Kerckhoffs' principle

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The Kerckhoffs 'principle or Kerckhoffs' maxim is a principle of modern cryptography formulated by Auguste Kerckhoffs in 1883 , which states that the security of a (symmetrical) encryption method is based on the secrecy of the key instead of the secrecy of the encryption algorithm . The Kerckhoffs principle is often called security through obscurity contrasted with: security through the secrecy of the encryption algorithm itself, possibly in addition to the secrecy of the key (s) used.


Kerckhoff's principle is the second of the six principles for the construction of a secure encryption method that Kerckhoffs introduced in La cryptographie militaire in 1883 :

"Il faut qu'il n'exige pas le secret, et qu'il puisse sans inconvénient tomber entre les mains de l'ennemi. »

"It must not require secrecy and should be able to fall into the hands of the enemy without harm."

- Auguste Kerckhoffs, La cryptographie militaire 1883

The six principles are:

  1. The system must be essentially (...) indecipherable .
  2. The system must not require confidentiality (...).
  3. It has to be easy to transmit and you have to be able to remember the keys without a written record (...).
  4. The system should be compatible with telegraphic communications.
  5. The system must be portable and operation must not require more than one person.
  6. The system must be easy to use (...).

A cipher system that met these requirements did not exist at the time.

Modern cryptography

There are also good reasons for the Kerckhoffs principle in modern cryptography:

  • It is much more difficult to keep an algorithm secret than a key.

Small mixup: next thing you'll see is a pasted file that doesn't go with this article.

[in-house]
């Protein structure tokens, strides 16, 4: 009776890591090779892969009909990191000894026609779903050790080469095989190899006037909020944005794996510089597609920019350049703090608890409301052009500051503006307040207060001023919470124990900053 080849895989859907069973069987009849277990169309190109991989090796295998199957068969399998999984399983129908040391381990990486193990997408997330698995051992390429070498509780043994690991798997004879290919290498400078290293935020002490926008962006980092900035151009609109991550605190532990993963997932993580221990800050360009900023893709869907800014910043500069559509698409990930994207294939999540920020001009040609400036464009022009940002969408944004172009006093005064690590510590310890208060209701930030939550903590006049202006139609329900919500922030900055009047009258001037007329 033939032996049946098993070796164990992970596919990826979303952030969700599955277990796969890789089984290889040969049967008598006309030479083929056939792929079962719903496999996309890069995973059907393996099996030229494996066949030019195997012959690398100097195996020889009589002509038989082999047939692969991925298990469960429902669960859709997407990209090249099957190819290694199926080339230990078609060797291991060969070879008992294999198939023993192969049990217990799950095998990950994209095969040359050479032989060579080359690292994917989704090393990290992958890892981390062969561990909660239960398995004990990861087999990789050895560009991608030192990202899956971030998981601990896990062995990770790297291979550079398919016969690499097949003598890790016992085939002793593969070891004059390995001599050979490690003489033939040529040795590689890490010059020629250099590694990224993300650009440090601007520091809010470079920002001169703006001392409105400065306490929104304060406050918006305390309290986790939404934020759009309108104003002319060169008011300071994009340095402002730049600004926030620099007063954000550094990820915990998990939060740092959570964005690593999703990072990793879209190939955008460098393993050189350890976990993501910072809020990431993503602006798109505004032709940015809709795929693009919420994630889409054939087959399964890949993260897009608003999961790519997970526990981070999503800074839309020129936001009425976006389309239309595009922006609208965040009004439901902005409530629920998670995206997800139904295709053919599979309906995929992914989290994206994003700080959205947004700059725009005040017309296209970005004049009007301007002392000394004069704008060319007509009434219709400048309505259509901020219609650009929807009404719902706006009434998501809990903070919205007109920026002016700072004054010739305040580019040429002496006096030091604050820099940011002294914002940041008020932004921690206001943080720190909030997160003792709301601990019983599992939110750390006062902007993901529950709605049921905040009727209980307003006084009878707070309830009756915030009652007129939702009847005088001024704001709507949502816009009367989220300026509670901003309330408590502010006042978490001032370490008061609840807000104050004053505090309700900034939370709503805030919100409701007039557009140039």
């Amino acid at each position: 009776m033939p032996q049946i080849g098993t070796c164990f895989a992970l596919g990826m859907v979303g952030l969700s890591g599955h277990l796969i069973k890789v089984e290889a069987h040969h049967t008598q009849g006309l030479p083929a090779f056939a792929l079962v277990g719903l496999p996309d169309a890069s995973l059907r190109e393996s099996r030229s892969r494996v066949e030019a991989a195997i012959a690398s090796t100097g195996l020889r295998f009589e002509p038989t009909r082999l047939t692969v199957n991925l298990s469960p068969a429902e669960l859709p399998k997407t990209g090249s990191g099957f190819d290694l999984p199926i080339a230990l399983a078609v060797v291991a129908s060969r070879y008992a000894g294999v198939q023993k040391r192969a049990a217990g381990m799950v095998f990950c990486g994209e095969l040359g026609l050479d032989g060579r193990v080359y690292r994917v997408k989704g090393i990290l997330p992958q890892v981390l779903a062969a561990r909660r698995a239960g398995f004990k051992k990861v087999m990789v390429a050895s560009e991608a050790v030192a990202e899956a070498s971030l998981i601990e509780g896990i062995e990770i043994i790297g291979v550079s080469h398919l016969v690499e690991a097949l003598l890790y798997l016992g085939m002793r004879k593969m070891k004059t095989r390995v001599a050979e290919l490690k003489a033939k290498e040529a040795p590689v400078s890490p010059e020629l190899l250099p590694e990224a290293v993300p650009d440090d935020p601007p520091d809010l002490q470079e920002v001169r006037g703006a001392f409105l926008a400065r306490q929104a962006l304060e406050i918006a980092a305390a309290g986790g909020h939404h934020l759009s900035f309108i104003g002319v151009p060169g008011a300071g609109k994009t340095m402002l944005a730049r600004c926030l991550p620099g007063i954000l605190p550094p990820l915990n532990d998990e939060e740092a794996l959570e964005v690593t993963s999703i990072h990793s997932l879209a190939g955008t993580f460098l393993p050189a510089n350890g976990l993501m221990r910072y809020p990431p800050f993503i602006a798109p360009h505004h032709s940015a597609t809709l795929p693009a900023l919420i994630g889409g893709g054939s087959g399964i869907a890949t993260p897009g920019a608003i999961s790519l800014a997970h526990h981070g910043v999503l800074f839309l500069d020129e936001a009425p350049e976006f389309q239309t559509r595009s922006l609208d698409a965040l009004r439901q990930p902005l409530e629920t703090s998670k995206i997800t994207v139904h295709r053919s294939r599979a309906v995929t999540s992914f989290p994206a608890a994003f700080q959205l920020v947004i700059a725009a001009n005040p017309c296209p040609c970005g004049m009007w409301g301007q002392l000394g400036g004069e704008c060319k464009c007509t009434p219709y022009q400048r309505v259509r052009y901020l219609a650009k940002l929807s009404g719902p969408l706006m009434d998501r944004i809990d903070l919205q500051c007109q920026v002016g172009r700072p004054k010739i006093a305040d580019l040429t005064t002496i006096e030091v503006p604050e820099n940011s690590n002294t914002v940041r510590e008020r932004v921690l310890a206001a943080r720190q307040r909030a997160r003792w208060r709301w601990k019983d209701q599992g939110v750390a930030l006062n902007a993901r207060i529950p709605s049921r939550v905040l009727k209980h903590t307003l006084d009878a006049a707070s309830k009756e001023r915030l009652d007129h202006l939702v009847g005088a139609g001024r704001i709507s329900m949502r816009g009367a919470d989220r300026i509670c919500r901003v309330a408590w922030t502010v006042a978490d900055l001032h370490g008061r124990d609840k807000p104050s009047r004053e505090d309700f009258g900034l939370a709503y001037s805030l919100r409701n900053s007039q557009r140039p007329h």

• It is more difficult to replace a compromised algorithm with another than a compromised key.
  • Secret algorithms can be reconstructed from software or hardware implementations by reverse engineering .
  • Errors in public algorithms are more easily discovered (see peer review ) if as many experts as possible deal with them.
  • It is easier to hide a back door in "secret" encryption methods .

The consistent application of Kerckhoff's principle means that many experts can form an opinion about a process. This is desirable: the abundance of expert opinions allows the process to be examined more thoroughly for potential weaknesses and security gaps. For example, the AES algorithm was determined in a public tendering process in which many experts submitted and examined proposals for a new, as secure as possible, encryption algorithm. “Open source is not at the expense of security,” says a Security Insider article of the same name.

Experience in cryptology also shows that many procedures kept secret by their developers have proven to be weak after or with their disclosure and have been broken . Examples are the GSM algorithms A5 / 1 and A5 / 2 , cryptographic algorithms of the Mifare Classic and Legic prime access control cards and the magenta encryption method . On the other hand, a secret cryptographic algorithm is not necessarily insecure.

The Kerckhoffs principle is used in most of the encryption algorithms used today, such as DES , AES and RSA .


Web links

  • CrypTool , e-learning, tools and programs on the subject of encryption

Individual evidence

  1. Bruce Schneier: Secrecy, Security, and Obscurity , May 15, 2002
  2. Open source is not at the expense of security. In: IT security, Trojans, firewall, antivirus, network security. Retrieved March 8, 2016 .